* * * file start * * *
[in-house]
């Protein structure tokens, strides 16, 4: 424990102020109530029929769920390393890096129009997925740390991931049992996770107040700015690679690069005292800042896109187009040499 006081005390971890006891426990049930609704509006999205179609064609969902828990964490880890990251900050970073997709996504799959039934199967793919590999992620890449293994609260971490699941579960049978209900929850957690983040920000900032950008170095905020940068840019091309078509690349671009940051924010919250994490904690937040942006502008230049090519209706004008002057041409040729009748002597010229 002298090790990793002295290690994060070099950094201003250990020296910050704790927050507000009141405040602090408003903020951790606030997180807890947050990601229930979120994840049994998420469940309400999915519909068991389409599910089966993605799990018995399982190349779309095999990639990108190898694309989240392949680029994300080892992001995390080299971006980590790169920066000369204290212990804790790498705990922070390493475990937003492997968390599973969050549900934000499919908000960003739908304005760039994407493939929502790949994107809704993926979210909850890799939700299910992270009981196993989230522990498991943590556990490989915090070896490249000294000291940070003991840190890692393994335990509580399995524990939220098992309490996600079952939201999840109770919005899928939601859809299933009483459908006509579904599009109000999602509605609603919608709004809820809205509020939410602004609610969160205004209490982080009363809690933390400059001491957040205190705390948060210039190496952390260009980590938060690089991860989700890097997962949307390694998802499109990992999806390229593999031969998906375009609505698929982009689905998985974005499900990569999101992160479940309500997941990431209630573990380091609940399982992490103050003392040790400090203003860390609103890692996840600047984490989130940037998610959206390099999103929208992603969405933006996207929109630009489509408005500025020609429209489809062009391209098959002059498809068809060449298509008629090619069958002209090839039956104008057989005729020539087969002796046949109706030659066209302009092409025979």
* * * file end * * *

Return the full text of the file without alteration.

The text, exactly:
[in-house]
């Protein structure tokens, strides 16, 4: 424990102020109530029929769920390393890096129009997925740390991931049992996770107040700015690679690069005292800042896109187009040499 006081005390971890006891426990049930609704509006999205179609064609969902828990964490880890990251900050970073997709996504799959039934199967793919590999992620890449293994609260971490699941579960049978209900929850957690983040920000900032950008170095905020940068840019091309078509690349671009940051924010919250994490904690937040942006502008230049090519209706004008002057041409040729009748002597010229 002298090790990793002295290690994060070099950094201003250990020296910050704790927050507000009141405040602090408003903020951790606030997180807890947050990601229930979120994840049994998420469940309400999915519909068991389409599910089966993605799990018995399982190349779309095999990639990108190898694309989240392949680029994300080892992001995390080299971006980590790169920066000369204290212990804790790498705990922070390493475990937003492997968390599973969050549900934000499919908000960003739908304005760039994407493939929502790949994107809704993926979210909850890799939700299910992270009981196993989230522990498991943590556990490989915090070896490249000294000291940070003991840190890692393994335990509580399995524990939220098992309490996600079952939201999840109770919005899928939601859809299933009483459908006509579904599009109000999602509605609603919608709004809820809205509020939410602004609610969160205004209490982080009363809690933390400059001491957040205190705390948060210039190496952390260009980590938060690089991860989700890097997962949307390694998802499109990992999806390229593999031969998906375009609505698929982009689905998985974005499900990569999101992160479940309500997941990431209630573990380091609940399982992490103050003392040790400090203003860390609103890692996840600047984490989130940037998610959206390099999103929208992603969405933006996207929109630009489509408005500025020609429209489809062009391209098959002059498809068809060449298509008629090619069958002209090839039956104008057989005729020539087969002796046949109706030659066209302009092409025979």